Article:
My School App: A First (Real) Windows Phone 7 App Project for Beginners


Randy Guthrie – Microsoft Academic Developer Evangelist
blogs.msdn.com/MIS_Laboratory

Some of the big challenges that students face getting apps into the Windows Phone 7 marketplace are psychological. They wonder if their ideas are market-worthy, and they worry that they don’t have the technical expertise required to translate their ideas into a real app. Sadly this keeps most students who are otherwise interested in app development from taking those first steps. To quote Shakespeare, “Our doubts are traitors and cause us to lose the good we oft might win by fearing to attempt”.

Mark Frydenberg of Bentley University has created and posted a fun and easy first Windows Phone 7 app project on the Microsoft Codeplex: http://myschoolapp.codeplex.com/.  This app project is a “skin” where a student can take URL info from their school, local library, or small business website and create an “informational” app that would keep the user apprised on key information on their alma mater (or local resource) including sports news, weather, etc.  The code has already been “certified” once, so that if a student replaces the default URLs with URLs  from the institution of choice there is an almost 100% chance of the app getting certified in the marketplace. This project is very simple and from start to finish you can create an app and submit it to the marketplace in under two hours.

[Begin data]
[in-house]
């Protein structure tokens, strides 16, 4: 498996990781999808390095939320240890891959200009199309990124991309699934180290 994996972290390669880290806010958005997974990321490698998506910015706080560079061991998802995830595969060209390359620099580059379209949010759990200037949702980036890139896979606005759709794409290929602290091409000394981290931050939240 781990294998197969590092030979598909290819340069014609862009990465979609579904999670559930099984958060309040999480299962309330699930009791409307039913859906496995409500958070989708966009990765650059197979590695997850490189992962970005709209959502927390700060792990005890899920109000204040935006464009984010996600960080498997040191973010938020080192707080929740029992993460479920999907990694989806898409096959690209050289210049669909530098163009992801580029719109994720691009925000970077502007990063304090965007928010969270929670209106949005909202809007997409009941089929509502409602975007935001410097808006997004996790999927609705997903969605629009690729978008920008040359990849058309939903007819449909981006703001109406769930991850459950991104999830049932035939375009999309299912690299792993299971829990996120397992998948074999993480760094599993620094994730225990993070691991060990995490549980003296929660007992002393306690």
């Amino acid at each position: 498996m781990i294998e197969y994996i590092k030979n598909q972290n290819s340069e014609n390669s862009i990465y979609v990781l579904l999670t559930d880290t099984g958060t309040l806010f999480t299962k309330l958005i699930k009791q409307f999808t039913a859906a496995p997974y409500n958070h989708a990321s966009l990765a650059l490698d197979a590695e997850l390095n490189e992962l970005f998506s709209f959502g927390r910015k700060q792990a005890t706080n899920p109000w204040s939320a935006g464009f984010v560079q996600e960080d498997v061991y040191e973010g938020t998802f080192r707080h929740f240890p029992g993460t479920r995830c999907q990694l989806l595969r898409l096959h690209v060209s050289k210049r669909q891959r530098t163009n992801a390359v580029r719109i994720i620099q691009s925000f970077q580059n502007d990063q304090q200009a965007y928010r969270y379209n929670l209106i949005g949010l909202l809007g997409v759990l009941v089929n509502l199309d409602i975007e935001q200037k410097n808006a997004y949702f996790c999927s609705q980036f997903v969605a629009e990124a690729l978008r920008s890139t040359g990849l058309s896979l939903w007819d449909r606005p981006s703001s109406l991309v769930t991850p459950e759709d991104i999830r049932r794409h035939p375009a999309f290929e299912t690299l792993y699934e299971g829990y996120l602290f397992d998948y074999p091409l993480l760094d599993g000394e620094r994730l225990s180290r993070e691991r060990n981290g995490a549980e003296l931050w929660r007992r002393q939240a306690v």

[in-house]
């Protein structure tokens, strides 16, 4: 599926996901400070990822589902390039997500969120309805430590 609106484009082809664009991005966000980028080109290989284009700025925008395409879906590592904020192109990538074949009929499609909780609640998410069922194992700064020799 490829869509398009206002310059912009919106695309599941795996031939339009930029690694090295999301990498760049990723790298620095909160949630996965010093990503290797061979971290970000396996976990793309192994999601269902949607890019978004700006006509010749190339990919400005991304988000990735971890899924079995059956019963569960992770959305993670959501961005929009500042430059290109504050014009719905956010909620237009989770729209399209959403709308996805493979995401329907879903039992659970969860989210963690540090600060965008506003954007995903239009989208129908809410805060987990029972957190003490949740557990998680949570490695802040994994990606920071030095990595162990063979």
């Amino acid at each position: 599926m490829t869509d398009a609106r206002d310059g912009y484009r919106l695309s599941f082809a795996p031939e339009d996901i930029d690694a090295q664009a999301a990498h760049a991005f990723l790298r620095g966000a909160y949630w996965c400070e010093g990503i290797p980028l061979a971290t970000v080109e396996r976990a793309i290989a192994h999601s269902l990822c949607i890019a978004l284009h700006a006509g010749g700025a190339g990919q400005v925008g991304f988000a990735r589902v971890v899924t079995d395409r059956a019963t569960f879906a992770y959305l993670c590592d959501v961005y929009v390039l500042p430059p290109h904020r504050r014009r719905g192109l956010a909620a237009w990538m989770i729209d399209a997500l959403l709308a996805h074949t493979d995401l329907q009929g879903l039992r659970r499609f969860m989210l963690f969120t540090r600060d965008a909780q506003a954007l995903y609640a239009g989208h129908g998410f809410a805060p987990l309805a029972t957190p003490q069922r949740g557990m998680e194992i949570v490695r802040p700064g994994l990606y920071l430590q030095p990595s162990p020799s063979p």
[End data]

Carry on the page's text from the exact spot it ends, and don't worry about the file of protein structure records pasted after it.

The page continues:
MySchoolApp has six panorama panes:

· Welcome

· On Campus

· Links

· Athletics

· Map

· Weather

clip_image002clip_image004clip_image006

clip_image008clip_image010clip_image012

MySchoolApp’s Panorama Panes.

The About button on the Welcome pane displays a local HTML file (about.html) in a browser. The On Campus and Links pages contain hyperlinks to web sites or RSS feeds. All external Web content is displayed in a browser within the application (with two exceptions described below). RSS feeds are displayed on a special RSS page (easily recognizable by the Silverlight color gradient in the background.) When the More link associated with an item in an RSS feed is clicked, it invokes the browser page used by all hyperlinks.

clip_image014clip_image016clip_image018

Displaying (a) a local HTML file, (b) a Web Site in a browser, (c) an RSS feed in MySchoolApp.

A sample of the XAML code that you customize for your school:

image

To download the “My School App” code and instructions click here: http://myschoolapp.codeplex.com/.

For those who think that MySchoolApp is too simple, here are my thoughts: I am seeing a number of app development courses that are teaching mobile programming fundamentals, but don’t actually push students to go the “last mile” and actually put apps into the marketplace.  Why is the last mile important?  Because once you’ve gone through the process you see that getting simple apps into the marketplace isn’t all that hard; because it gives the account holder the complete software developer/entrepreneurial experience, and because it gives students something they can actually put on their resume that gives them a unique differentiator: they have actually created “commercial” software. For those who worry that these kinds of apps dilute the marketplace with low-quality apps, I suggest that a student can always pull the app off of the marketplace after a month or two, or until they replace their myschoolapp with something more original.